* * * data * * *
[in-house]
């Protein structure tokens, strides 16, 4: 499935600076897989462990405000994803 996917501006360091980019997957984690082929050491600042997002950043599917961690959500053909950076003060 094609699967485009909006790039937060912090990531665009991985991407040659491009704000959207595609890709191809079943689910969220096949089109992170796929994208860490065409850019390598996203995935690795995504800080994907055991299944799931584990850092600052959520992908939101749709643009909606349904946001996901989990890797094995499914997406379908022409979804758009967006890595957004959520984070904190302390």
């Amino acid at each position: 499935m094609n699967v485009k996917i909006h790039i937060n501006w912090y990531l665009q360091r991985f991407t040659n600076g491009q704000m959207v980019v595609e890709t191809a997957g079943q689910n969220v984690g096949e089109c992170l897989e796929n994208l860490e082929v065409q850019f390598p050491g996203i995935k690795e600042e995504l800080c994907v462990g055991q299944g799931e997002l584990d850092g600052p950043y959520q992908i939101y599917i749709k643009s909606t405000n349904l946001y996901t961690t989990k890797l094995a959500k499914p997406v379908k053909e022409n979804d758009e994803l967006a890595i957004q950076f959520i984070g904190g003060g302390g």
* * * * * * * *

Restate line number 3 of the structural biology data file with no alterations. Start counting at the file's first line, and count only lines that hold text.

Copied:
């Amino acid at each position: 499935m094609n699967v485009k996917i909006h790039i937060n501006w912090y990531l665009q360091r991985f991407t040659n600076g491009q704000m959207v980019v595609e890709t191809a997957g079943q689910n969220v984690g096949e089109c992170l897989e796929n994208l860490e082929v065409q850019f390598p050491g996203i995935k690795e600042e995504l800080c994907v462990g055991q299944g799931e997002l584990d850092g600052p950043y959520q992908i939101y599917i749709k643009s909606t405000n349904l946001y996901t961690t989990k890797l094995a959500k499914p997406v379908k053909e022409n979804d758009e994803l967006a890595i957004q950076f959520i984070g904190g003060g302390g």